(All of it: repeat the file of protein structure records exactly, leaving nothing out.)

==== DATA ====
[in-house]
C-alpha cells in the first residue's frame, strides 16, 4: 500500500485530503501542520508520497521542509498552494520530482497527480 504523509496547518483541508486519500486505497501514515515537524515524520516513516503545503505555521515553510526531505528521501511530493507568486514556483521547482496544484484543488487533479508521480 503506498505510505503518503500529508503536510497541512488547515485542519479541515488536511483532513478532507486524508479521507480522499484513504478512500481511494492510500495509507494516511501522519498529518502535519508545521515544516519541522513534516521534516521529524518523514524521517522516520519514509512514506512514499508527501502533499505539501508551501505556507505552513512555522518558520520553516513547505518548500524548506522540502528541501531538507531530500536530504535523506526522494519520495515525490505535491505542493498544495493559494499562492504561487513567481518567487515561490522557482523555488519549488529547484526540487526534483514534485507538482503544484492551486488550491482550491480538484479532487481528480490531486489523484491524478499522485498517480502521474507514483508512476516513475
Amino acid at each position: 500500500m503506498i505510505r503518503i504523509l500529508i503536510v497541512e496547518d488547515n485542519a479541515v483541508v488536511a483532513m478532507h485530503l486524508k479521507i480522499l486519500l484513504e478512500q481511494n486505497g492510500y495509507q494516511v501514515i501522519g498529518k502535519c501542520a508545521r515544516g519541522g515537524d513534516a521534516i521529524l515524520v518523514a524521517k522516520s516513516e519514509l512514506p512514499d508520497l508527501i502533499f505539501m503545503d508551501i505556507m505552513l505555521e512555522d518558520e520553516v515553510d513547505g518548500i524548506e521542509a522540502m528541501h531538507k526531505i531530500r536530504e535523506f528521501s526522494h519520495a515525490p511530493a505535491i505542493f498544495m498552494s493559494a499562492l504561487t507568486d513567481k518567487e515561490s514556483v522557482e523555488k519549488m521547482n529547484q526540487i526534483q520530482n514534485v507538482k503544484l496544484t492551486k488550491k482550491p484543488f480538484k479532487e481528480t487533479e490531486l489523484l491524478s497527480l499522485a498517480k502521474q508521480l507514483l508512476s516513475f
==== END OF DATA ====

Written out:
[in-house]
C-alpha cells in the first residue's frame, strides 16, 4: 500500500485530503501542520508520497521542509498552494520530482497527480 504523509496547518483541508486519500486505497501514515515537524515524520516513516503545503505555521515553510526531505528521501511530493507568486514556483521547482496544484484543488487533479508521480 503506498505510505503518503500529508503536510497541512488547515485542519479541515488536511483532513478532507486524508479521507480522499484513504478512500481511494492510500495509507494516511501522519498529518502535519508545521515544516519541522513534516521534516521529524518523514524521517522516520519514509512514506512514499508527501502533499505539501508551501505556507505552513512555522518558520520553516513547505518548500524548506522540502528541501531538507531530500536530504535523506526522494519520495515525490505535491505542493498544495493559494499562492504561487513567481518567487515561490522557482523555488519549488529547484526540487526534483514534485507538482503544484492551486488550491482550491480538484479532487481528480490531486489523484491524478499522485498517480502521474507514483508512476516513475
Amino acid at each position: 500500500m503506498i505510505r503518503i504523509l500529508i503536510v497541512e496547518d488547515n485542519a479541515v483541508v488536511a483532513m478532507h485530503l486524508k479521507i480522499l486519500l484513504e478512500q481511494n486505497g492510500y495509507q494516511v501514515i501522519g498529518k502535519c501542520a508545521r515544516g519541522g515537524d513534516a521534516i521529524l515524520v518523514a524521517k522516520s516513516e519514509l512514506p512514499d508520497l508527501i502533499f505539501m503545503d508551501i505556507m505552513l505555521e512555522d518558520e520553516v515553510d513547505g518548500i524548506e521542509a522540502m528541501h531538507k526531505i531530500r536530504e535523506f528521501s526522494h519520495a515525490p511530493a505535491i505542493f498544495m498552494s493559494a499562492l504561487t507568486d513567481k518567487e515561490s514556483v522557482e523555488k519549488m521547482n529547484q526540487i526534483q520530482n514534485v507538482k503544484l496544484t492551486k488550491k482550491p484543488f480538484k479532487e481528480t487533479e490531486l489523484l491524478s497527480l499522485a498517480k502521474q508521480l507514483l508512476s516513475f